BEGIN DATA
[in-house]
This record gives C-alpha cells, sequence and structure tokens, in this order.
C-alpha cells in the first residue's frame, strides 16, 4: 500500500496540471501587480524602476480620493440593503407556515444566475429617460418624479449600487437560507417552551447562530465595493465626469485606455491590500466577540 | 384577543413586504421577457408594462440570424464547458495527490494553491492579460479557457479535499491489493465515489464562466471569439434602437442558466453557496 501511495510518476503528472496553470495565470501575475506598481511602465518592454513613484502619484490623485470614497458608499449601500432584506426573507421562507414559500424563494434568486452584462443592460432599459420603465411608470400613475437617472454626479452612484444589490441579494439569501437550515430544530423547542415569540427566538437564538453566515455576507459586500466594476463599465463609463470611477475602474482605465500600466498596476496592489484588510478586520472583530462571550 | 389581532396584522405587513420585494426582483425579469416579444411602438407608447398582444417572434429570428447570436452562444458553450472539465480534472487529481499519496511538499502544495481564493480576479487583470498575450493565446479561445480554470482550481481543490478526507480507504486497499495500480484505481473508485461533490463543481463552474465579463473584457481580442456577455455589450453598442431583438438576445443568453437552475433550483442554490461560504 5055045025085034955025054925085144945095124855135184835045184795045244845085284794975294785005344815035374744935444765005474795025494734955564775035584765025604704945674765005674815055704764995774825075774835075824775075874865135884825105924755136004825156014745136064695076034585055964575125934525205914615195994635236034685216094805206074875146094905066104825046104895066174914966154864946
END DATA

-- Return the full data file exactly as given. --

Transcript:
[in-house]
This record gives C-alpha cells, sequence and structure tokens, in this order.
C-alpha cells in the first residue's frame, strides 16, 4: 500500500496540471501587480524602476480620493440593503407556515444566475429617460418624479449600487437560507417552551447562530465595493465626469485606455491590500466577540 | 384577543413586504421577457408594462440570424464547458495527490494553491492579460479557457479535499491489493465515489464562466471569439434602437442558466453557496 501511495510518476503528472496553470495565470501575475506598481511602465518592454513613484502619484490623485470614497458608499449601500432584506426573507421562507414559500424563494434568486452584462443592460432599459420603465411608470400613475437617472454626479452612484444589490441579494439569501437550515430544530423547542415569540427566538437564538453566515455576507459586500466594476463599465463609463470611477475602474482605465500600466498596476496592489484588510478586520472583530462571550 | 389581532396584522405587513420585494426582483425579469416579444411602438407608447398582444417572434429570428447570436452562444458553450472539465480534472487529481499519496511538499502544495481564493480576479487583470498575450493565446479561445480554470482550481481543490478526507480507504486497499495500480484505481473508485461533490463543481463552474465579463473584457481580442456577455455589450453598442431583438438576445443568453437552475433550483442554490461560504 5055045025085034955025054925085144945095124855135184835045184795045244845085284794975294785005344815035374744935444765005474795025494734955564775035584765025604704945674765005674815055704764995774825075774835075824775075874865135884825105924755136004825156014745136064695076034585055964575125934525205914615195994635236034685216094805206074875146094905066104825046104895066174914966154864946